Is a vegan diet actually healthy? How can a vegan get all the nutrients they need without taking pills?
Yes, a vegan diet - one that excludes all animal products including meat, poultry, fish, dairy and eggs - can be very healthy if properly planned. Many studies suggest that vegetarians are less likely to be overweight and have a lower risk of heart disease and certain cancers.
Avoiding meat may have something to do with the observation that vegetarians enjoy good health, but it's not the whole story. A steady diet of whole grains, nuts, vegetables, fruit, beans, and soy foods is low in saturated fat and offers plenty of vitamins, minerals, protective plant chemicals, and fibre.
As a vegan, the nutrients you need to pay close attention to include protein, vitamin B12, vitamin D, calcium, iron and omega-3 fatty acids. While you can meet your daily requirements for many of these from foods alone, you should supplement with B12 and vitamin D.
To get adequate protein, vegans must include plant protein foods at each meal such as beans, peas, lentils, tofu, soy products, nuts and seeds.
Vitamin B12 is found naturally only in animal foods so vegetarians must include three servings of B12 in their daily diet: fortified soy or rice beverage (1/2 cup), nutritional yeast (1 tbsp), fortified breakfast cereal (30 grams), fortified soy "meat" (1.5 ounces).
Vegans should choose fortified foods and take a B12 supplement (as a separate supplement or from a multivitamin).
A vegan diet does not provide any vitamin D; you will need to take a 1000 IU daily supplement of vitamin D3.
Calcium sources which vegans rely on include fortified soy, rice and almond beverages (about 300 milligrams of calcium per 1 cup), fortified fruit juice, almonds, soybeans, tofu prepared with calcium, bok choy, broccoli, kale and figs. If you are under 50, you need 1000 milligrams of calcium each day; if you're over 50 you need 1200 milligrams.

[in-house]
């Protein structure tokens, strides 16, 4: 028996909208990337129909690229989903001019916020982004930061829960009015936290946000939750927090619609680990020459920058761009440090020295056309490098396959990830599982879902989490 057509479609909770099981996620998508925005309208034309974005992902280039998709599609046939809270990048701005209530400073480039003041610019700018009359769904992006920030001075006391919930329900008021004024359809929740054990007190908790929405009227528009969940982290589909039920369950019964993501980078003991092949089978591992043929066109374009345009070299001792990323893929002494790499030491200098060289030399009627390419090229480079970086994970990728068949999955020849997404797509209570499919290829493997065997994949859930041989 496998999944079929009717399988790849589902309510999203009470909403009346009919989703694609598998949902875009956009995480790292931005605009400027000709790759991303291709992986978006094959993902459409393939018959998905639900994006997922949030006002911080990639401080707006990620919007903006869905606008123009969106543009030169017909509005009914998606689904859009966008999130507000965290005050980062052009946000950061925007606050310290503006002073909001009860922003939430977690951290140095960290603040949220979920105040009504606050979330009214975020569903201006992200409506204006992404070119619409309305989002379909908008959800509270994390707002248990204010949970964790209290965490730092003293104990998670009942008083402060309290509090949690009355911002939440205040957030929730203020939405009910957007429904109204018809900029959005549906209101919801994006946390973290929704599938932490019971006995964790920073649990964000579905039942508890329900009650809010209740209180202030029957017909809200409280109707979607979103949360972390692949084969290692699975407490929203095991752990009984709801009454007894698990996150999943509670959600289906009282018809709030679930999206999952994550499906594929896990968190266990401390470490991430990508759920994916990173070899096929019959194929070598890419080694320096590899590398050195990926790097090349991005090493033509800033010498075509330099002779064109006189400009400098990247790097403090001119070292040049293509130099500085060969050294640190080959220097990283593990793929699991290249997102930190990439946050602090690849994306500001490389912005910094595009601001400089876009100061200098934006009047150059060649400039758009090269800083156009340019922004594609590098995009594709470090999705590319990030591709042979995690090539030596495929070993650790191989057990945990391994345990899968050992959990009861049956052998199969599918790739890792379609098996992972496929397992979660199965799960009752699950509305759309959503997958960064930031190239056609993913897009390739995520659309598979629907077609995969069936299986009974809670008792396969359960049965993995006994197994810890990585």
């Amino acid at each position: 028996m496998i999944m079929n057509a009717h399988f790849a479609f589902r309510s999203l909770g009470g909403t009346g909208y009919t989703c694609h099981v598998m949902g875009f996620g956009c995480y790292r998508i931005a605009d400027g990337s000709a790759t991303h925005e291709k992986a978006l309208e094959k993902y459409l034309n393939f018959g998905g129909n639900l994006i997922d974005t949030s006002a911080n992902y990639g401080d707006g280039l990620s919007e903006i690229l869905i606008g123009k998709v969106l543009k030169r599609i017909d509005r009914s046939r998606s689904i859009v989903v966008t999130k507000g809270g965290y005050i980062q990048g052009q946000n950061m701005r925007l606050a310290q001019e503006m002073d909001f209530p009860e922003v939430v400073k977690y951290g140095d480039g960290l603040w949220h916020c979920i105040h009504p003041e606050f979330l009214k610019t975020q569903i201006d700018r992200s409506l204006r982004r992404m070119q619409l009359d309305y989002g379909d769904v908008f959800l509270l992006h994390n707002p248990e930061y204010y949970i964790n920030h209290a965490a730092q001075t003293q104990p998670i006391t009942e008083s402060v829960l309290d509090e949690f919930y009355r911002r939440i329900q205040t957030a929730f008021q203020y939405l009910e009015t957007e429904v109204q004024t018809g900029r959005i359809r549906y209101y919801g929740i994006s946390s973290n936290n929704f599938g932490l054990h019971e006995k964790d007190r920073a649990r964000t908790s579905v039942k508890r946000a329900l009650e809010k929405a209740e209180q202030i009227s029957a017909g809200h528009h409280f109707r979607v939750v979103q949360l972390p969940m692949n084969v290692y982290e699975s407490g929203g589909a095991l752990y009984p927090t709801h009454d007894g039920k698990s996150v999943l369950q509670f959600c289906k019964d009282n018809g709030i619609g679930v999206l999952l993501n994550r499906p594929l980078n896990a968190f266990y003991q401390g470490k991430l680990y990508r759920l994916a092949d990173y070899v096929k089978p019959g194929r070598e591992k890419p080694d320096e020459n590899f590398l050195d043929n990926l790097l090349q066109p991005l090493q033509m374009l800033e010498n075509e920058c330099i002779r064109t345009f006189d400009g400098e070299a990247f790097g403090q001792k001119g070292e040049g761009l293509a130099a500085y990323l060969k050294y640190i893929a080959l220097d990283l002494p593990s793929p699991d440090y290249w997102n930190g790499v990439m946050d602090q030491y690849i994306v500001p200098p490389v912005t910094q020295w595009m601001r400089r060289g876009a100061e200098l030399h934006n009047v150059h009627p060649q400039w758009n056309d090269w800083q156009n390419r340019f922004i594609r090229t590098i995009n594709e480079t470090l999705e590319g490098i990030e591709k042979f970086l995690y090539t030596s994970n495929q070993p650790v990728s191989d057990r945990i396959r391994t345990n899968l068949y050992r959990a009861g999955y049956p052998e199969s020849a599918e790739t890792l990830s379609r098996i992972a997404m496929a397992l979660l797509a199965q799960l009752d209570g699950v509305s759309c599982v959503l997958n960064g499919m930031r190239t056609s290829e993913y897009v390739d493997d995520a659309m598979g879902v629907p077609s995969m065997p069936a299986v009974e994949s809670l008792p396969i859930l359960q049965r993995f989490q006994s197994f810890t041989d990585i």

Vegetarians have higher daily iron requirements than meat-eaters because the body absorbs iron less efficiently from plant foods than it does from animal sources. Food sources include beans, lentils, nuts, leafy green vegetables, whole grains, ready-to-eat breakfast cereals, and dried fruit. Iron absorption can be increased by eating plant foods with vitamin C-rich foods such as citrus fruit, strawberries, red pepper and tomato juice.
Vegans also need to get small amounts of omega-3 fats from plant sources such as walnuts, ground flaxseed, chia seeds, and flaxseed oil.
Send dietitian Leslie Beck your questions at firstname.lastname@example.org. She will answer select questions, which could appear in The Globe and Mail and/or on The Globe and Mail web site. Your name will not be published if your question is chosen.
Read more Q&As from Leslie Beck.
Click here to see Q&As from all of our health experts.
The content provided in The Globe and Mail's Ask a Health Expert centre is for information purposes only and is neither intended to be relied upon nor to be a substitute for professional medical advice, diagnosis or treatment.Report Typo/Error
Follow us on Twitter: